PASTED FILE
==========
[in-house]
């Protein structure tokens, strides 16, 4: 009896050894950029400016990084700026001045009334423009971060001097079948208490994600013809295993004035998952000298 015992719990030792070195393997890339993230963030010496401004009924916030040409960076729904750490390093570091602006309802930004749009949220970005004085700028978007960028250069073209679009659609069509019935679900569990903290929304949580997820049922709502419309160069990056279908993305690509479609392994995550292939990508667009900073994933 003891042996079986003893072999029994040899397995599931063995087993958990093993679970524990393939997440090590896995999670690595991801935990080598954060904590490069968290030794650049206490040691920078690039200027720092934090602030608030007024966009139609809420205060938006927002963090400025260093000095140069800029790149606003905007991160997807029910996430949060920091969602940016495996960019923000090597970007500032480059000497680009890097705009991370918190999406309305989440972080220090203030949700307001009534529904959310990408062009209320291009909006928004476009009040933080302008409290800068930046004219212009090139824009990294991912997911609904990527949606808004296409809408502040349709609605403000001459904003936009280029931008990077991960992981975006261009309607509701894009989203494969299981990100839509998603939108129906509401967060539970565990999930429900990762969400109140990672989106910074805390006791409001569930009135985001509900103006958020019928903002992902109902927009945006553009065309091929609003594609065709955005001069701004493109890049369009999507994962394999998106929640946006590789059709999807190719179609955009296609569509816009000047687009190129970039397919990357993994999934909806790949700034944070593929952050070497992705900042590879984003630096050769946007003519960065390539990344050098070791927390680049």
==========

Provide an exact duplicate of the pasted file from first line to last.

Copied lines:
[in-house]
């Protein structure tokens, strides 16, 4: 009896050894950029400016990084700026001045009334423009971060001097079948208490994600013809295993004035998952000298 015992719990030792070195393997890339993230963030010496401004009924916030040409960076729904750490390093570091602006309802930004749009949220970005004085700028978007960028250069073209679009659609069509019935679900569990903290929304949580997820049922709502419309160069990056279908993305690509479609392994995550292939990508667009900073994933 003891042996079986003893072999029994040899397995599931063995087993958990093993679970524990393939997440090590896995999670690595991801935990080598954060904590490069968290030794650049206490040691920078690039200027720092934090602030608030007024966009139609809420205060938006927002963090400025260093000095140069800029790149606003905007991160997807029910996430949060920091969602940016495996960019923000090597970007500032480059000497680009890097705009991370918190999406309305989440972080220090203030949700307001009534529904959310990408062009209320291009909006928004476009009040933080302008409290800068930046004219212009090139824009990294991912997911609904990527949606808004296409809408502040349709609605403000001459904003936009280029931008990077991960992981975006261009309607509701894009989203494969299981990100839509998603939108129906509401967060539970565990999930429900990762969400109140990672989106910074805390006791409001569930009135985001509900103006958020019928903002992902109902927009945006553009065309091929609003594609065709955005001069701004493109890049369009999507994962394999998106929640946006590789059709999807190719179609955009296609569509816009000047687009190129970039397919990357993994999934909806790949700034944070593929952050070497992705900042590879984003630096050769946007003519960065390539990344050098070791927390680049």